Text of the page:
U.K. Employment Law Update: Tribunal Claims Fall Off, more

By Alex Denny, Victoria FitzGerald, Emma Vennesson Apr 1, 2014

Significant Drop in Employment Tribunal Claims

Recently published statistics show a 79 percent drop in the number of Employment Tribunal claims brought during a three month period in 2013 since the equivalent period in 2012. Although the Ministry of Justice is keen to point out that this figure is only provisional and should be treated with “extreme caution,” the figure is significant enough to raise serious questions about the possible cause of the drop.

The number of claims by individuals has been declining generally for the past five years. However, it is hard to imagine that this alone has caused such a significant fall in claims. A much more likely explanation is the introduction of Tribunal fees in July 2013. Time will tell whether this is a temporary dip (perhaps caused following a surge of Tribunal claims just before the Tribunal fees were introduced) or whether it is indicative of a more long-term decline in numbers. However, the trade union Unison will be watching the statistics keenly because their recent challenge to the fee regime failed in large part because of a lack of evidence of the impact of fees on access to justice. These statistics will no doubt reignite Unison’s challenge and fuel further calls by employee representative bodies for the fee regime to be amended or abolished altogether.

Mandatory Settlement Discussions

Important new rules come into force April 6, 2014, which will require the parties to a dispute to try to settle through Acas, the U.K. conciliation service, before the prospective claimant can bring a formal Employment Tribunal claim.

The steps which must be followed are prescriptive and detailed, but the key points are as follows:

The prospective claimant must initiate settlement discussions by sending certain prescribed information to Acas on an early conciliation form. Interestingly, there is no obligation on the claimant to disclose any information on the form about the potential claims.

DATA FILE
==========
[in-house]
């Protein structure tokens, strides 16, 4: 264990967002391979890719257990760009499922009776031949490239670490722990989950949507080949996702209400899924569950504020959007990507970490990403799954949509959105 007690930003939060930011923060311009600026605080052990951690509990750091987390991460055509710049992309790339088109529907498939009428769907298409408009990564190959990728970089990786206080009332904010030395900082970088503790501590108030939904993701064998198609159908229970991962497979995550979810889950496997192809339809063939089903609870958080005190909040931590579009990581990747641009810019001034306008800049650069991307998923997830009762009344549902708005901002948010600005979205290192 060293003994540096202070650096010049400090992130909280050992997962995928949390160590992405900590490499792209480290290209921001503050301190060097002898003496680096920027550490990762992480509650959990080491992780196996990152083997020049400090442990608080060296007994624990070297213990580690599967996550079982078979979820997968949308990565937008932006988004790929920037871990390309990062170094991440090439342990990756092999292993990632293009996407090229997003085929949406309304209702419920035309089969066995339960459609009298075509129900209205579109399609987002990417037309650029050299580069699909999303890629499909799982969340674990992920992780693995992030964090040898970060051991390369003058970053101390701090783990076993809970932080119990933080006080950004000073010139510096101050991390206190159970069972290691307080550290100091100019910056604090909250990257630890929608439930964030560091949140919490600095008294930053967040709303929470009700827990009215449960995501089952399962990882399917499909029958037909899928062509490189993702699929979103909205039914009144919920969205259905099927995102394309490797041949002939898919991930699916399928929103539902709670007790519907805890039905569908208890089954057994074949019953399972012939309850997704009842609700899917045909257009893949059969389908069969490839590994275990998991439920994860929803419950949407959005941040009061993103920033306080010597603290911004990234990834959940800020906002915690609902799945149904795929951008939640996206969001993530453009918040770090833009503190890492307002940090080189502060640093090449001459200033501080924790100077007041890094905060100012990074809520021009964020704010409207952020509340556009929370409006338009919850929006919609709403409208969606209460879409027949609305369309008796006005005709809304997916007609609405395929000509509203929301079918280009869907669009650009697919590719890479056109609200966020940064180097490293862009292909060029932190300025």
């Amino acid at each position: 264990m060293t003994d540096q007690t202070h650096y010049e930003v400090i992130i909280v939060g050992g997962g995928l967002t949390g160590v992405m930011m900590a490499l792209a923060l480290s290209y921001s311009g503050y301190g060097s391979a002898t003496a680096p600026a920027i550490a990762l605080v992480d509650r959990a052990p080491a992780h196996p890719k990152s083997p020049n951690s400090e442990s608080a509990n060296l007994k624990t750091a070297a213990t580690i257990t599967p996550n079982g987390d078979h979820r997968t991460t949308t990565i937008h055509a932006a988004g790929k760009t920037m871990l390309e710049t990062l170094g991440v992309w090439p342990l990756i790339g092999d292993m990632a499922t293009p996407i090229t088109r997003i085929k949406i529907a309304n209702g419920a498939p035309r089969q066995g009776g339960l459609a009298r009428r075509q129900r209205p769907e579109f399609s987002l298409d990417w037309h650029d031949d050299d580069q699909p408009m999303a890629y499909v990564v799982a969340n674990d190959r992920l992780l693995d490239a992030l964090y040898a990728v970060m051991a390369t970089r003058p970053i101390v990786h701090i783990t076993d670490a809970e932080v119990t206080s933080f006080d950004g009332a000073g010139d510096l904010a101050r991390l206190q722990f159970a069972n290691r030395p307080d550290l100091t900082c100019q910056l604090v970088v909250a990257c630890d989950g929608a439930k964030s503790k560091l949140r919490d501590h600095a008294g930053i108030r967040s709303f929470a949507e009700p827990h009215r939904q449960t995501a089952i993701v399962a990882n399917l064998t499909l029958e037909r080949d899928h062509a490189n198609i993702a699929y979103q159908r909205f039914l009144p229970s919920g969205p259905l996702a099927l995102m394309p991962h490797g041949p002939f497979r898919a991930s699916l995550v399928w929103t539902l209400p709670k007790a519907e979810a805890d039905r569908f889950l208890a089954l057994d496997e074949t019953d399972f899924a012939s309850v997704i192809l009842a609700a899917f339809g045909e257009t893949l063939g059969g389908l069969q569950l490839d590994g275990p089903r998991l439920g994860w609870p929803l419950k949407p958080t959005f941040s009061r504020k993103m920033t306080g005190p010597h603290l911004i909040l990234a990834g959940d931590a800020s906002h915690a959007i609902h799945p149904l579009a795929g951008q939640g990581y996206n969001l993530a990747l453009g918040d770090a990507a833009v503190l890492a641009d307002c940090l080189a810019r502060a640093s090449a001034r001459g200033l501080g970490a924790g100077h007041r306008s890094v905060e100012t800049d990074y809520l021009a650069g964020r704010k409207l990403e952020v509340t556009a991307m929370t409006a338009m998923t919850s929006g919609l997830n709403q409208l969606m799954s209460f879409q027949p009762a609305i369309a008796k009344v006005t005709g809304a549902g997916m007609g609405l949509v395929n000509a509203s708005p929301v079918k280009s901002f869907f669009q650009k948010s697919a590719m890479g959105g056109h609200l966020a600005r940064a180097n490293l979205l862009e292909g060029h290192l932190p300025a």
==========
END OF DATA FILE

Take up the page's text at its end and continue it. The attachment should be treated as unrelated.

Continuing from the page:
Acas will then try to contact the prospective claimant and respondent, with a view to establishing a dialogue through which the complaints are discussed, information is exchanged and hopefully, settlement is reached.

The parties typically have one month to reach settlement, although this period can be extended by up to two weeks in certain circumstances. If settlement is reached, it should be recorded on an Acas COT3 form or settlement agreement.

During the settlement period, the clock is stopped on the time limits for bringing a claim, so the prospective claimant can rest assured that he or she will not miss the deadline for bringing a claim simply by entering into settlement discussions.

If settlement is not reached for any reason (including if the prospective claimant or respondent refuse to engage in settlement discussions), Acas will issue an “EC certificate.” The certificate will contain a unique reference number which the claimant must include on their claim form, otherwise it will be rejected.

These new rules are significant because they affect virtually all potential Tribunal claims. It is possible that the rules will lead to “satellite litigation” (i.e., a situation where claims are fought theoretically before going through the Tribunal system), but in many cases the early disclosure of information will help both parties understand the strength of their cases, and in many instances this will aid early and cost-effective resolution.

Have Redundancy Payments Become Contractual?

In Peacock Stores v Peregrine & Ors [2014] UKEAT, the Employment Appeal Tribunal considered whether an employer’s history of making enhanced redundancy payments established a contractual right to enhanced payments.

Three employees of Peacock Stores were made redundant and brought a claim for enhanced redundancy pay. They argued that, although there was no written redundancy pay policy, Peacock had in fact consistently paid enhanced terms to employees who were made redundant.Typically, payments were based on the statutory regime but with the statutory caps on length of service and weekly pay removed. The exact terms had varied from employee to employee over time, but the claimants argued that the pattern was consistent enough to create a contractual right to enhanced payments through custom and practice. The judge agreed with the claimants. He said that “there was a consistently applied and well-understood policy of enhanced redundancy payments” and there was no evidence to the contrary.

This is not a particularly surprising result, although it is interesting that a contractual right was found to exist even where the enhanced terms had varied over time. This is a reminder to employers to take care when offering enhanced redundancy terms to employees. Unless the company already has a contractual policy, enhanced payments should only be made in exceptional circumstances to avoid allegations that they have become a contractual right.

Alex Denny is a partner, Victoria FitzGerald an associate and Emma Vennesson an associate in Faegre Baker Daniels’ London office.

Copyright 2014 © Faegre Baker Daniels LLP. All rights reserved.

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